Apple suppliers plan to begin assembling a new low-cost iPhone in February, people familiar with the plan said, as the company looks to address a wider swathe of the global smartphone market ahead of its 5G handsets later this year.
The Cupertino, California-based company is expected to officially unveil the new phone as early as March, one person familiar with its road map said. The assembly work for the new handset will be split among Hon Hai Precision Industry, Pegatron and Wistron, the people added.
This will be the first lower-cost iPhone model since the iPhone SE. It will likely look similar to the iPhone 8 from 2017 and include a 4.7-inch screen. The iPhone 8 is still on the market, currently selling for US$449, whereas Apple sold the iPhone SE for $399 when that handset launched in 2016.
The new phone is expected to have Touch ID built into the home button, reusing established Apple technology instead of opting for an in-display fingerprint sensor like most modern Android rivals. It will not have Apple’s Face ID biometric authentication, but it will feature the same processor as Apple’s current flagship device, the iPhone 11.
An Apple spokeswoman declined to comment.
Apple’s more affordable iPhones have proven popular with consumers, including the latest iPhone 11, whose starting price was $50 lower than Apple’s typical pricing. Strong demand for iPhones has prompted Apple to ask Taiwan Semiconductor Manufacturing Co to make more chips in the current quarter, according to two people familiar with the matter.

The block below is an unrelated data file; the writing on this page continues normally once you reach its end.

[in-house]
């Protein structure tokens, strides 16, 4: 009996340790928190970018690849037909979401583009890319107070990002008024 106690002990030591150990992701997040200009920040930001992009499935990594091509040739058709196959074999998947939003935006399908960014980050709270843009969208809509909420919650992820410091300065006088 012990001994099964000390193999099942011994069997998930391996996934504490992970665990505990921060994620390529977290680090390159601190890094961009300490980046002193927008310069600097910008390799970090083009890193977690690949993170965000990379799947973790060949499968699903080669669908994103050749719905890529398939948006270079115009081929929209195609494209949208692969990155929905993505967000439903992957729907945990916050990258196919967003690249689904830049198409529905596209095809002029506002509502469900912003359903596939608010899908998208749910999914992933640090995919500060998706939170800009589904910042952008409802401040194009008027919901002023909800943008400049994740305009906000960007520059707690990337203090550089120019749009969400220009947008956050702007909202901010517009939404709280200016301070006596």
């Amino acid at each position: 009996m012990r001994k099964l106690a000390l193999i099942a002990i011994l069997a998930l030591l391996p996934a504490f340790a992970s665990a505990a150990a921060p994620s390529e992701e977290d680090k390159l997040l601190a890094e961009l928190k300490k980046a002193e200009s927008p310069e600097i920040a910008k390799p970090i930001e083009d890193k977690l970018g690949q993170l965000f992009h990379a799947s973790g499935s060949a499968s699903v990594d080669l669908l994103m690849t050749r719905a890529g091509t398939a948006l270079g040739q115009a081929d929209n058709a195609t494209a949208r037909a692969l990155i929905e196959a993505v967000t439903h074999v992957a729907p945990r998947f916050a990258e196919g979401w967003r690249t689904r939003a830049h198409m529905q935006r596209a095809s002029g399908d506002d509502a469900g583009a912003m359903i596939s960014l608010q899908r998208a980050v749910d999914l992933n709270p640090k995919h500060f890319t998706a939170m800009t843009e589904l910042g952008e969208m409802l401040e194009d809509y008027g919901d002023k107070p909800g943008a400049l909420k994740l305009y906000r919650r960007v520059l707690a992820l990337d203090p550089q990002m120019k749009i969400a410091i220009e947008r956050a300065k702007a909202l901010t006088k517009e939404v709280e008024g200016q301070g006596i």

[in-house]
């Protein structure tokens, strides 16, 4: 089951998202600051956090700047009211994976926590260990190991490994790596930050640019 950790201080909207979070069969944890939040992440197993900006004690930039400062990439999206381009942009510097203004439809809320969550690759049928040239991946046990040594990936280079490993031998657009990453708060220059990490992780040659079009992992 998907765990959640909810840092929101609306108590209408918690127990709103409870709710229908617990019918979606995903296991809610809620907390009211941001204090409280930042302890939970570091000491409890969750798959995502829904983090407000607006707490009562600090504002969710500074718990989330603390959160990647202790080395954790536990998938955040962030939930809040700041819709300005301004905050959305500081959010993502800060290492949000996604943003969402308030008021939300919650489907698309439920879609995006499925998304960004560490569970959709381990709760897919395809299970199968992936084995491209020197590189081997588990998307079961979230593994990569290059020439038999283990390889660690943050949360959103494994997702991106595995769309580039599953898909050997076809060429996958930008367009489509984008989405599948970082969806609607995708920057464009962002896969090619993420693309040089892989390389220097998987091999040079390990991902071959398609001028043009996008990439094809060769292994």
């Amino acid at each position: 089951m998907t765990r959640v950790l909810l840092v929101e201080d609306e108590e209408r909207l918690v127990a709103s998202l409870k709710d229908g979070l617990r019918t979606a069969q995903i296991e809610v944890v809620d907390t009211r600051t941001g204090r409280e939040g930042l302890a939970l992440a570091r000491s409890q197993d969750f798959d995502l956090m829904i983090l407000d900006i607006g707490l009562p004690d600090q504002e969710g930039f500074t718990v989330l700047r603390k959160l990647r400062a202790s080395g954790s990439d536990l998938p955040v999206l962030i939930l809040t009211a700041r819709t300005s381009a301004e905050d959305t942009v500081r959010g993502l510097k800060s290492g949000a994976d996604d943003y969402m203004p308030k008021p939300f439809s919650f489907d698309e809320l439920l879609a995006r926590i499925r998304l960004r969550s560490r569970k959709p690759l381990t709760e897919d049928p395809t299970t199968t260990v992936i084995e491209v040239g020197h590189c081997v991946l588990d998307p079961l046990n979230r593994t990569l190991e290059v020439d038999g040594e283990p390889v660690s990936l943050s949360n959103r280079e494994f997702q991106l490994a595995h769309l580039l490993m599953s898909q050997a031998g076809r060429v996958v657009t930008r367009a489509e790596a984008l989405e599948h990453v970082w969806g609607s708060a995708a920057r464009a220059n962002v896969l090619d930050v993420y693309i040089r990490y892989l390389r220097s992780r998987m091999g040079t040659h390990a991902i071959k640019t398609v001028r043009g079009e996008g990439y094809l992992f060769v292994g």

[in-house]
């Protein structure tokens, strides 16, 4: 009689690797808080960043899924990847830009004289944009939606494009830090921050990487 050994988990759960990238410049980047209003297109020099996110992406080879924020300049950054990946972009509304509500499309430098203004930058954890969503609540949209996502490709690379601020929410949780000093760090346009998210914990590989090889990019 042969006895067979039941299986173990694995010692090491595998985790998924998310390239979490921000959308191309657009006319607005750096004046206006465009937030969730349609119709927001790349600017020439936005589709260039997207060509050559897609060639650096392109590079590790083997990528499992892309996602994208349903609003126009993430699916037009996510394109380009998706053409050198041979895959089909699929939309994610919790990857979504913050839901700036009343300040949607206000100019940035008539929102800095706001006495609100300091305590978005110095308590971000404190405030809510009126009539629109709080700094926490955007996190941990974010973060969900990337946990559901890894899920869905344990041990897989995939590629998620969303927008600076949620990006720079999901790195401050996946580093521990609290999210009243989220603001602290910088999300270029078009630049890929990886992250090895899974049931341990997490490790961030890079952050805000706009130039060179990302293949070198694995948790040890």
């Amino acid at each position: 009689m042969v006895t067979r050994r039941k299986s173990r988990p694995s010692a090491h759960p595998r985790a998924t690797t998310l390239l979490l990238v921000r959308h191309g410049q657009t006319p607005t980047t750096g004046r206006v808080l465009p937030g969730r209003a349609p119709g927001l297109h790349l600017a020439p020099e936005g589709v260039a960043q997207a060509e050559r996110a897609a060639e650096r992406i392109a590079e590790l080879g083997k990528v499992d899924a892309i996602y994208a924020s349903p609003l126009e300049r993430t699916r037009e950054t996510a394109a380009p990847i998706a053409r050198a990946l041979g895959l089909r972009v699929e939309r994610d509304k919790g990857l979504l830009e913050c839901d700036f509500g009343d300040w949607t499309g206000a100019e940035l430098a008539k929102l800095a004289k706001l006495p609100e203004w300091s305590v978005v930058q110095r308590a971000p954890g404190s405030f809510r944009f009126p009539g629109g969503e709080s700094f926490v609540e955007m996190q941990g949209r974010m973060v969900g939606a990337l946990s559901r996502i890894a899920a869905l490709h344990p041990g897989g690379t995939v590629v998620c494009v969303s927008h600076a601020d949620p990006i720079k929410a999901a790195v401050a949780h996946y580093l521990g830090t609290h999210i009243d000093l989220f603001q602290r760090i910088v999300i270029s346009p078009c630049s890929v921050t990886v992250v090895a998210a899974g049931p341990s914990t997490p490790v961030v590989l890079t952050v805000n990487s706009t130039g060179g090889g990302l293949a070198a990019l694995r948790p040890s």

New high-end models
Apple is planning a slew of new high-end iPhones for release later in 2020 that include 5G connectivity, faster processors, and new 3D cameras on the back.
A cheaper offering may help Apple better compete in the most price-competitive and fast-growing emerging phone markets, particularly India. iPhones are still a hard sell in the country, which is overrun by aggressively priced Android rivals coming in at less than $200. Still, Apple has shown a will to carve out a niche for itself and is eyeing locations for Apple stores within its borders.
The US tech juggernaut is hoping its handset shipments will return to growth this year, having set itself the goal of shipping more than 200 million units in 2020. The successor to the iPhone SE will play a significant role in that task. — Reported by Debby Wu and Mark Gurman, (c) 2020 Bloomberg LP